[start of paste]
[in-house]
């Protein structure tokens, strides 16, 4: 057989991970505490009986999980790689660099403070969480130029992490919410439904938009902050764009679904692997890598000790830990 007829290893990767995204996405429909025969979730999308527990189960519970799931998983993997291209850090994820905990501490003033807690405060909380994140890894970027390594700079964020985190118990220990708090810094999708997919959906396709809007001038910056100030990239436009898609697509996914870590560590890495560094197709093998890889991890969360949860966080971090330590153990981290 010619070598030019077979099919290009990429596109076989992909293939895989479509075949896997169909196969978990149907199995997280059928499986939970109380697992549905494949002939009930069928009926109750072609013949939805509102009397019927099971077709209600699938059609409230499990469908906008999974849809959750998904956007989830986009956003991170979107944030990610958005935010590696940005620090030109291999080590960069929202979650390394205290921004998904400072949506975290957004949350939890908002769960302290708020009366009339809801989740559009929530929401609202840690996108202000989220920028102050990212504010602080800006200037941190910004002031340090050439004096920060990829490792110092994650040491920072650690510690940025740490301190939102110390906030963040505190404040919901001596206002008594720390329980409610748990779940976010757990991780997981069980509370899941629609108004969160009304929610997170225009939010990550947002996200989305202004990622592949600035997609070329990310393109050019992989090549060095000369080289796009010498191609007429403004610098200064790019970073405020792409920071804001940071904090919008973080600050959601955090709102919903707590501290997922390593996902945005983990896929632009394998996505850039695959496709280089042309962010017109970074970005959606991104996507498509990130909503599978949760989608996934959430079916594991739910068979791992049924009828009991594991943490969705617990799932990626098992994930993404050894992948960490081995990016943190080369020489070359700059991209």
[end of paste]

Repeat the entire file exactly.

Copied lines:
[in-house]
């Protein structure tokens, strides 16, 4: 057989991970505490009986999980790689660099403070969480130029992490919410439904938009902050764009679904692997890598000790830990 007829290893990767995204996405429909025969979730999308527990189960519970799931998983993997291209850090994820905990501490003033807690405060909380994140890894970027390594700079964020985190118990220990708090810094999708997919959906396709809007001038910056100030990239436009898609697509996914870590560590890495560094197709093998890889991890969360949860966080971090330590153990981290 010619070598030019077979099919290009990429596109076989992909293939895989479509075949896997169909196969978990149907199995997280059928499986939970109380697992549905494949002939009930069928009926109750072609013949939805509102009397019927099971077709209600699938059609409230499990469908906008999974849809959750998904956007989830986009956003991170979107944030990610958005935010590696940005620090030109291999080590960069929202979650390394205290921004998904400072949506975290957004949350939890908002769960302290708020009366009339809801989740559009929530929401609202840690996108202000989220920028102050990212504010602080800006200037941190910004002031340090050439004096920060990829490792110092994650040491920072650690510690940025740490301190939102110390906030963040505190404040919901001596206002008594720390329980409610748990779940976010757990991780997981069980509370899941629609108004969160009304929610997170225009939010990550947002996200989305202004990622592949600035997609070329990310393109050019992989090549060095000369080289796009010498191609007429403004610098200064790019970073405020792409920071804001940071904090919008973080600050959601955090709102919903707590501290997922390593996902945005983990896929632009394998996505850039695959496709280089042309962010017109970074970005959606991104996507498509990130909503599978949760989608996934959430079916594991739910068979791992049924009828009991594991943490969705617990799932990626098992994930993404050894992948960490081995990016943190080369020489070359700059991209």